Picture Credit- Andrea Piacquadio on freepik

Sweet Sleep

In a fast-paced busy life, relaxation is a luxury. Sleep is vital. It is how we living beings recharge our batteries. Bears hibernate while tortoises aestivate to conserve their energies during unfavorable seasons. Sleep is more like a survival mechanism for them. As far as Human beings are concerned they cannot stay away for more than 10-11 days. Sleep deprivation is dangerous and causes the weakening of the immune system, hypertension, and even heart attack and strokes.

The melatonin hormone also known as ‘the hormone of darkness ‘ is released to regulate sleep. Lack of melatonin can lead to insomnia.

Debunk the myth that sleep is a passive state of the body. When we are asleep, our body rejuvenates by repairing and producing cells. Our brain enters into an active state.

Have you heard about Lucid Dreams?

“It’s hard to say that I’d rather stay awake when I’m asleep; because everything is never as it seems.”---- Fireflies (a song by Owl City)

You might have heard people describe their dreams as vivid but not lucid. The word ‘lucid’ means clear. Dreams are anything but clear because we don’t control our dreams.

However, if someone realizes while dreaming that he is dreaming, then he gathers some control over his dream. Such a dream is known as a ‘lucid dream’. It is a dream in which you are aware of the fact that whatever you’re seeing is not the reality but the product of your imagination.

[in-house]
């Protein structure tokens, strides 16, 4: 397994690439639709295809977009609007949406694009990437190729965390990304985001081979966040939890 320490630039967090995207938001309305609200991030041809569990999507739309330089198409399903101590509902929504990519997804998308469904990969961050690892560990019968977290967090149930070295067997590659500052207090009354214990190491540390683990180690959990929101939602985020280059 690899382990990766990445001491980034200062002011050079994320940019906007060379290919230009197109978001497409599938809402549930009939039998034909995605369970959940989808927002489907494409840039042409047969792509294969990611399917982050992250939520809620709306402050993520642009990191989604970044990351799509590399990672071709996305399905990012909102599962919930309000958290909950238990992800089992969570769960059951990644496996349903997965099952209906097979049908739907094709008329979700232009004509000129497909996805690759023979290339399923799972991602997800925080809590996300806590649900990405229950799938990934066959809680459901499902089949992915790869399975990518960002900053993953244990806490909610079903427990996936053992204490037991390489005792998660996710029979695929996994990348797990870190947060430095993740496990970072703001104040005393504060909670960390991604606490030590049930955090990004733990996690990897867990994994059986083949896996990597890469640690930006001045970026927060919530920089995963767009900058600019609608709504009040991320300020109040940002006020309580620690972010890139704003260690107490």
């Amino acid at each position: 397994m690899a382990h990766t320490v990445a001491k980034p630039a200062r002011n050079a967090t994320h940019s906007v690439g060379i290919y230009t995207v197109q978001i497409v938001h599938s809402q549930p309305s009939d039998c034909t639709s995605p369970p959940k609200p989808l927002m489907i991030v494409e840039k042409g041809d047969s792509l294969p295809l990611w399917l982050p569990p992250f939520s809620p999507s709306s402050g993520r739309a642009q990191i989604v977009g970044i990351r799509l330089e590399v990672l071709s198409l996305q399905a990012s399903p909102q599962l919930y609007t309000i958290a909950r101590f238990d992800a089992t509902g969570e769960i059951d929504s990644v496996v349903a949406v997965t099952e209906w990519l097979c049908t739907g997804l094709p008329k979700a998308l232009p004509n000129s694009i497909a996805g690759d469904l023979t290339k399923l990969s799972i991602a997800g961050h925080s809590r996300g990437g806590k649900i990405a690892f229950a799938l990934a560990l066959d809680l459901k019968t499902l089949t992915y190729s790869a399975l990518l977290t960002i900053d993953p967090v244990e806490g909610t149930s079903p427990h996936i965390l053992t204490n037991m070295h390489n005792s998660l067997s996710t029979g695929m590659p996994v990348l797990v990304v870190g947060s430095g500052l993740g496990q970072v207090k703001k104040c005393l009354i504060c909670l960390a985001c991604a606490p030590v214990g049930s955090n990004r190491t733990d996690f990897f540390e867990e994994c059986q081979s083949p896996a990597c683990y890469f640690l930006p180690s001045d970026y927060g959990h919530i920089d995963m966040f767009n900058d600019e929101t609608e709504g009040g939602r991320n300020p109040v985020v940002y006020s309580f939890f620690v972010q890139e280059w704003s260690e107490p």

Picture credit-Bruce Christianson on Unsplash

In a lucid dream, you can jump from a cliff and not fall, go through the fire and not burn, dive into the ocean and not drown and my personal favorite is experiencing flying.

You can meet characters and people that you like. You can use your creative abilities to shape your dreams. Although, you may never get absolute control over dreams, yet, lucid dreaming can be fun.

There are various stages to our sleep, lucid dreaming is typical of the REM (Rapid Eye Movement) stage which occurs 90 minutes after we have fallen asleep.

Studies on Lucid Dreams

Aristotle was the first to talk about Lucid Dreams in his book ‘On Dreams’. Hindu Yogis and Tibetan Buddhist monks too have emphasized practicing awareness in sleep.

A physician called Galen of Pergamon used lucid dreaming as a therapy. St.Augustine in a story describes Doctor Gennadius who was likely to be lucid dreaming a lot.

Over the passing centuries, it was a Dutch psychiatrist named Frederik van Eeden coined the term ‘lucid dream’ in 1913 in his article titled ‘A Study of Dreams.

Modern researches say that 55% of people experience lucid dreaming at least once in their lifetime and 23% of people have lucid dreams at least once a month.

How to see Lucid Dreams?

Lucid dreaming is a skill that is developed only through practice. Although, lucid dreaming is still under research, yet neuroscientists have a few tips and tricks to help you out on your journey to lucid dreaming.

  • Frequent Reality Checks - Make it a habit to ask yourself if you’re awake or dreaming. You can do this by